iOS 10 included a CallKit framework that brought a system-wide way for customers to use specialized apps on their iPhone, like Hiya and TrueCaller, that automatically identify and block nuisance calls before the phone even rings. With iOS 12, Apple started allowing developers to write new types of call-blocking extensions that gather information from the user before deciding whether to report or block the number.
This workflow-enhancing, productivity-boosting extension lets you do things such as moving and copying files or converting images via a right-click menu virtually anywhere from your Mac’s Finder. It supports custom shell scripts and comes bundled with preset actions so you can improve your workflow without writing a line of code.
Starting with iOS 10, Apple is allowing a new type of applications in the App Store: apps that can detect and block spam phone calls from telemarketers, debt collectors, scammers, and automated systems. These apps act as an extension of the Phone application, and in theory, they can help you filter out those calls from people you don’t want to talk to.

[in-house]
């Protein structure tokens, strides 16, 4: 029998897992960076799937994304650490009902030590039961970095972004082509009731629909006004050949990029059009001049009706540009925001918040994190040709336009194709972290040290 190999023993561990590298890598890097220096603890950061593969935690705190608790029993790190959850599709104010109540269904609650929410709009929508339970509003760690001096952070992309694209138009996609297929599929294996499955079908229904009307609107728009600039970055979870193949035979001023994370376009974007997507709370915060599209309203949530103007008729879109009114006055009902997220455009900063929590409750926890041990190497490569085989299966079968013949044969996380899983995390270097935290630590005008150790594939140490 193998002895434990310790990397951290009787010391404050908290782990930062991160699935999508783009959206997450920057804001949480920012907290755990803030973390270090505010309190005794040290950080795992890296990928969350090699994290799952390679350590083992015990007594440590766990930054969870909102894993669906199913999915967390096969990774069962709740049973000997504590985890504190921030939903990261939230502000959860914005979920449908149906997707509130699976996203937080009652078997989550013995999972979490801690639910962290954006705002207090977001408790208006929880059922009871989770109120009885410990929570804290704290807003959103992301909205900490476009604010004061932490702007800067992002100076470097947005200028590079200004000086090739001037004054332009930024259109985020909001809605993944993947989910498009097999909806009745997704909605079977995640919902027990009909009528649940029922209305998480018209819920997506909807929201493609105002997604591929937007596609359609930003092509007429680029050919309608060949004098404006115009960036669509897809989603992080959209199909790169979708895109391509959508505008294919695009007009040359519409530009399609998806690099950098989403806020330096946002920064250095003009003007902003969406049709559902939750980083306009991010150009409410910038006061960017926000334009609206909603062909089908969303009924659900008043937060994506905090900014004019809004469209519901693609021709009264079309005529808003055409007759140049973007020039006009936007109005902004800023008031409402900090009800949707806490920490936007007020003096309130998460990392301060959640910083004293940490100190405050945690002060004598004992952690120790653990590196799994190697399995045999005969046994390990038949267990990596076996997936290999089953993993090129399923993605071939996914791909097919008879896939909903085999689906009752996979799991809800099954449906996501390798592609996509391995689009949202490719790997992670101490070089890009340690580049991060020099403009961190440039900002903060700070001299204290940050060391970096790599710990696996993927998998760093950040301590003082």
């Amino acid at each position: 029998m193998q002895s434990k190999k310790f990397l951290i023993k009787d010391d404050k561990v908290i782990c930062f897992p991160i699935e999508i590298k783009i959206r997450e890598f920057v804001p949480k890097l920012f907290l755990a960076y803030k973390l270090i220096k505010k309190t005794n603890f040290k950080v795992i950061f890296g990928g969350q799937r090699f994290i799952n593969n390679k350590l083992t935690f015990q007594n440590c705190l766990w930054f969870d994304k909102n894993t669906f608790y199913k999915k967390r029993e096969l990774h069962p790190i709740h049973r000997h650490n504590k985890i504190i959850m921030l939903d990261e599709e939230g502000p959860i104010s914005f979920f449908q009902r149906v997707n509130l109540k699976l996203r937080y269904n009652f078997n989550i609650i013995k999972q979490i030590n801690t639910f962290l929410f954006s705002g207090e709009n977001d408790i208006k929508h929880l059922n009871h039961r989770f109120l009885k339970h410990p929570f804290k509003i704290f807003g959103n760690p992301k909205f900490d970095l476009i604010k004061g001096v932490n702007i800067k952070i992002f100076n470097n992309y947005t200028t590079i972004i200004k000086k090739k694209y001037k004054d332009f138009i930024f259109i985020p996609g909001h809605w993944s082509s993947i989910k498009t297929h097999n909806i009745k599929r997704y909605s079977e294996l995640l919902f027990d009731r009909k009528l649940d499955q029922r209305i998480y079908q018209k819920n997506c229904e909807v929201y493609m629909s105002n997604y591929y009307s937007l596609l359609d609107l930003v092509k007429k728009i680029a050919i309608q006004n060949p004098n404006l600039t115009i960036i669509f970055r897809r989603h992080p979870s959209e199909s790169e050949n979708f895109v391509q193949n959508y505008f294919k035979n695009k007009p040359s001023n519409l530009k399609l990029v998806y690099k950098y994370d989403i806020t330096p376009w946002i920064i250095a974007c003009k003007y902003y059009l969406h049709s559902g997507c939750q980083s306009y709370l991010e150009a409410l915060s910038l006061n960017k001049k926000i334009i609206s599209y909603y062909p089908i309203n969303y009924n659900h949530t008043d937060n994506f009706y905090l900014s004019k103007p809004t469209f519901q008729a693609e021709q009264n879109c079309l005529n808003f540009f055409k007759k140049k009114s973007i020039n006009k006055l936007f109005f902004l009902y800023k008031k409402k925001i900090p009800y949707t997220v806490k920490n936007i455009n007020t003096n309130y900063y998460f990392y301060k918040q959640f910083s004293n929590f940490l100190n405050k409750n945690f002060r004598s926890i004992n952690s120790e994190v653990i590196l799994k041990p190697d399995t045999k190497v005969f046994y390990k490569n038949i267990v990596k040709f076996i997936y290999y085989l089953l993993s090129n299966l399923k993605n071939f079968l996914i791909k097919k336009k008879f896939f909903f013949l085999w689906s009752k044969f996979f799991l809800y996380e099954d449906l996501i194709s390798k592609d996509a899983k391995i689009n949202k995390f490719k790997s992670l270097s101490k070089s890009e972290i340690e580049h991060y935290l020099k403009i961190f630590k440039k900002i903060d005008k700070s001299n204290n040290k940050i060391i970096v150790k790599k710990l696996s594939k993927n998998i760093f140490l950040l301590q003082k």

In this post, we will have a look at how these applications work and how to use them.
Having launched at the annual F8 conference for developers, Facebook’s Save button is now available for public consumption in the form of a new Save to Facebook extension for the Google Chrome browser. As a bonus, an official new Share to Facebook extension with more capabilities is now also available for free in the Chrome Web Store.
Taking dead aim at Pocket, the new Save to Facebook extension makes it simple for Chrome users to tuck articles away on Facebook to read later on. According to the social networking firm, more than 300 million people use the Save feature every month.
A new OS X extension from Hasbrang Productions, the prominent jailbreak community development team, makes it easy to open and switch a new Terminal window to the current working directory, right from the Finder’s contextual menu.
Available at no charge on the Mac App Store, the aptly named TermHere installs itself as a Finder file extension, readily accessible from the right-click menu. It works as advertised and is pretty convenient, more so if you use Terminal frequently.